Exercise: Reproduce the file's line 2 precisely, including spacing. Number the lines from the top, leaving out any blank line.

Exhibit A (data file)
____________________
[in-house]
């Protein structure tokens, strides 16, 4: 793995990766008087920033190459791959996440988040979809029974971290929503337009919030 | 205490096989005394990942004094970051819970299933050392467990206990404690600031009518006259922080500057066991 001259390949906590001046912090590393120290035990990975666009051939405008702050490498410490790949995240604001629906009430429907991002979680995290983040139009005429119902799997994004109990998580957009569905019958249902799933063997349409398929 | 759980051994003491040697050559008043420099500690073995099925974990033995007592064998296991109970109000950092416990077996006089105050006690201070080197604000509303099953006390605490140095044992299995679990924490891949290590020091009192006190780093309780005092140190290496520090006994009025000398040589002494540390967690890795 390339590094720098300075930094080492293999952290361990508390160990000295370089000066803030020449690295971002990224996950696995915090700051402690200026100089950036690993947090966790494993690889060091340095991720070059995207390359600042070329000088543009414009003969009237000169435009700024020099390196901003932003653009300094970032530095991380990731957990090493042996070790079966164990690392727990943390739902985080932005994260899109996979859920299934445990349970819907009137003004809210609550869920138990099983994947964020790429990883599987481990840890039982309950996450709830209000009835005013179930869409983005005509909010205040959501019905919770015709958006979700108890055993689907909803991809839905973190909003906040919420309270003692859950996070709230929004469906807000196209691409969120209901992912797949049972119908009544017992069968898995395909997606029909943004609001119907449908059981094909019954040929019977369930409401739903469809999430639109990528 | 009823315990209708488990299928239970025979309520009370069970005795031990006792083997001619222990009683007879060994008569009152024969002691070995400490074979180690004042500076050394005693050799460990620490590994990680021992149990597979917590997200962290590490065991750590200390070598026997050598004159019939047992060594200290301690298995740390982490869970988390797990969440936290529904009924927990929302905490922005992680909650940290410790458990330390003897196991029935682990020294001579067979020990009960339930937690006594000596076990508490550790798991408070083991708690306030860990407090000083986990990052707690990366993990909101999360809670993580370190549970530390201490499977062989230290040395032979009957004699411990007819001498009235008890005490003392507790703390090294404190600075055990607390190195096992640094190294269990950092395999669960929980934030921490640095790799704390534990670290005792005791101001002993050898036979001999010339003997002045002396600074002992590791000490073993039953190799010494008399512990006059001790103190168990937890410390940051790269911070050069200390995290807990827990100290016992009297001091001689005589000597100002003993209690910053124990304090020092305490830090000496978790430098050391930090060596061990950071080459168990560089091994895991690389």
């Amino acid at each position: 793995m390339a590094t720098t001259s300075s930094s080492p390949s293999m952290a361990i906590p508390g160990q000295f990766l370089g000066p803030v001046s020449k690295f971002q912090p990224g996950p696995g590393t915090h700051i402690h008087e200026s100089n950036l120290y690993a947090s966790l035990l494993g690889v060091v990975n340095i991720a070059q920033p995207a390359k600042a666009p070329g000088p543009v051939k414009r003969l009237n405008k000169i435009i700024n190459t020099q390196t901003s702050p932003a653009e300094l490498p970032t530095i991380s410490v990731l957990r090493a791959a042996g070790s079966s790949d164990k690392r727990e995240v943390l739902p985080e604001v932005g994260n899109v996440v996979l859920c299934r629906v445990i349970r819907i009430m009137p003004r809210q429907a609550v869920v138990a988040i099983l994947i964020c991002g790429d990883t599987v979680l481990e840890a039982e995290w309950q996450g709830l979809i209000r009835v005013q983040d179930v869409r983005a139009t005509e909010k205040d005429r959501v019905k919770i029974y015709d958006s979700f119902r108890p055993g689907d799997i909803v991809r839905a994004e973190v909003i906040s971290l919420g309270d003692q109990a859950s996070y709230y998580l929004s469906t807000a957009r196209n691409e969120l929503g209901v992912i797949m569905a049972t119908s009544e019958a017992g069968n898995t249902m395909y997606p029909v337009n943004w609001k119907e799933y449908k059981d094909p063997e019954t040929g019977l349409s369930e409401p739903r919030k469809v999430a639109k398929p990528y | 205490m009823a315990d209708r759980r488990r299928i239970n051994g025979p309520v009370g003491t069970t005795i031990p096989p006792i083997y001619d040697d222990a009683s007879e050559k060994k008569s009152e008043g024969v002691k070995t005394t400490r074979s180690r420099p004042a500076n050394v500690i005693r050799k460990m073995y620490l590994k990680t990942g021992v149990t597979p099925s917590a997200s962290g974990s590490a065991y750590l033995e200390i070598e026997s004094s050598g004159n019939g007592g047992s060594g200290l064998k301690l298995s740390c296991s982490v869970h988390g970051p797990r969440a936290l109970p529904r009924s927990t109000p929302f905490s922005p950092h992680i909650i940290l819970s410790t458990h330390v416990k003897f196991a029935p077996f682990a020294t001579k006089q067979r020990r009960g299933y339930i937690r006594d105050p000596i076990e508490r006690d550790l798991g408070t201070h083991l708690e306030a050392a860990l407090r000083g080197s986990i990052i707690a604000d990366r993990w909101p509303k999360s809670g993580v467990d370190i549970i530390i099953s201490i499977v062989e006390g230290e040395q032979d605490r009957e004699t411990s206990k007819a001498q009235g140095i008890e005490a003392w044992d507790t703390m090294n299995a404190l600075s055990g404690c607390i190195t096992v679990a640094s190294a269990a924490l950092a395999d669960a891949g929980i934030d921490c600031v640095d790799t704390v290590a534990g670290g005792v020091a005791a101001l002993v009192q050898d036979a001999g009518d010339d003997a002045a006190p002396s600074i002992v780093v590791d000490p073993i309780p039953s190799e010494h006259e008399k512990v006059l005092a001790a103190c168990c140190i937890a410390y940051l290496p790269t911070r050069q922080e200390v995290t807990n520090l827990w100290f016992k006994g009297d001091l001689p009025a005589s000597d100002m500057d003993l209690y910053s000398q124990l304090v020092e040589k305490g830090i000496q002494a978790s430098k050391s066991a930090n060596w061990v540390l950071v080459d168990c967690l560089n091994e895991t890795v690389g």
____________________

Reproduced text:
């Protein structure tokens, strides 16, 4: 793995990766008087920033190459791959996440988040979809029974971290929503337009919030 | 205490096989005394990942004094970051819970299933050392467990206990404690600031009518006259922080500057066991 001259390949906590001046912090590393120290035990990975666009051939405008702050490498410490790949995240604001629906009430429907991002979680995290983040139009005429119902799997994004109990998580957009569905019958249902799933063997349409398929 | 759980051994003491040697050559008043420099500690073995099925974990033995007592064998296991109970109000950092416990077996006089105050006690201070080197604000509303099953006390605490140095044992299995679990924490891949290590020091009192006190780093309780005092140190290496520090006994009025000398040589002494540390967690890795 390339590094720098300075930094080492293999952290361990508390160990000295370089000066803030020449690295971002990224996950696995915090700051402690200026100089950036690993947090966790494993690889060091340095991720070059995207390359600042070329000088543009414009003969009237000169435009700024020099390196901003932003653009300094970032530095991380990731957990090493042996070790079966164990690392727990943390739902985080932005994260899109996979859920299934445990349970819907009137003004809210609550869920138990099983994947964020790429990883599987481990840890039982309950996450709830209000009835005013179930869409983005005509909010205040959501019905919770015709958006979700108890055993689907909803991809839905973190909003906040919420309270003692859950996070709230929004469906807000196209691409969120209901992912797949049972119908009544017992069968898995395909997606029909943004609001119907449908059981094909019954040929019977369930409401739903469809999430639109990528 | 009823315990209708488990299928239970025979309520009370069970005795031990006792083997001619222990009683007879060994008569009152024969002691070995400490074979180690004042500076050394005693050799460990620490590994990680021992149990597979917590997200962290590490065991750590200390070598026997050598004159019939047992060594200290301690298995740390982490869970988390797990969440936290529904009924927990929302905490922005992680909650940290410790458990330390003897196991029935682990020294001579067979020990009960339930937690006594000596076990508490550790798991408070083991708690306030860990407090000083986990990052707690990366993990909101999360809670993580370190549970530390201490499977062989230290040395032979009957004699411990007819001498009235008890005490003392507790703390090294404190600075055990607390190195096992640094190294269990950092395999669960929980934030921490640095790799704390534990670290005792005791101001002993050898036979001999010339003997002045002396600074002992590791000490073993039953190799010494008399512990006059001790103190168990937890410390940051790269911070050069200390995290807990827990100290016992009297001091001689005589000597100002003993209690910053124990304090020092305490830090000496978790430098050391930090060596061990950071080459168990560089091994895991690389």